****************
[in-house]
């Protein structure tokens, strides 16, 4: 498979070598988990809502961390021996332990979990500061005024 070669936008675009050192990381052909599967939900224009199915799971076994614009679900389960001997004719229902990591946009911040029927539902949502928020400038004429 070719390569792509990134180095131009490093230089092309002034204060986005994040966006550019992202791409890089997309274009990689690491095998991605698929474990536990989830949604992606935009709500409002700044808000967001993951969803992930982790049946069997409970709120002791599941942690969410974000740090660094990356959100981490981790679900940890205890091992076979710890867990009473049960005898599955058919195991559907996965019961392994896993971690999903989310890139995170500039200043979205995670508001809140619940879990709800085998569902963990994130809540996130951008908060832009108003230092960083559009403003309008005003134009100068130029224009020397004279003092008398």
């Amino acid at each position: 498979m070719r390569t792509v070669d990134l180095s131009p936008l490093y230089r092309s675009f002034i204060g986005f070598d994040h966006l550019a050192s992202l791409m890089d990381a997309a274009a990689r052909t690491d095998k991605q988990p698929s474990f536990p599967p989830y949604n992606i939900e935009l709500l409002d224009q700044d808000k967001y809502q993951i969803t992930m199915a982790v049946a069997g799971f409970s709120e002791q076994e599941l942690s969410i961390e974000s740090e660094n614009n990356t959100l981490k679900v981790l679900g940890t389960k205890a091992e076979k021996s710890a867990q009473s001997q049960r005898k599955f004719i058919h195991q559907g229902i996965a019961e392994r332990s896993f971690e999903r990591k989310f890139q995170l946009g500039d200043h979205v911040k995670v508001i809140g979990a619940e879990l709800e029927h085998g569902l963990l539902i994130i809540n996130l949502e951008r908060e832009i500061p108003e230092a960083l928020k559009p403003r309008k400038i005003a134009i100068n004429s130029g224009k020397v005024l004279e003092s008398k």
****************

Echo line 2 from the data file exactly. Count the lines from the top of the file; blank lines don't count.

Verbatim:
């Protein structure tokens, strides 16, 4: 498979070598988990809502961390021996332990979990500061005024 070669936008675009050192990381052909599967939900224009199915799971076994614009679900389960001997004719229902990591946009911040029927539902949502928020400038004429 070719390569792509990134180095131009490093230089092309002034204060986005994040966006550019992202791409890089997309274009990689690491095998991605698929474990536990989830949604992606935009709500409002700044808000967001993951969803992930982790049946069997409970709120002791599941942690969410974000740090660094990356959100981490981790679900940890205890091992076979710890867990009473049960005898599955058919195991559907996965019961392994896993971690999903989310890139995170500039200043979205995670508001809140619940879990709800085998569902963990994130809540996130951008908060832009108003230092960083559009403003309008005003134009100068130029224009020397004279003092008398």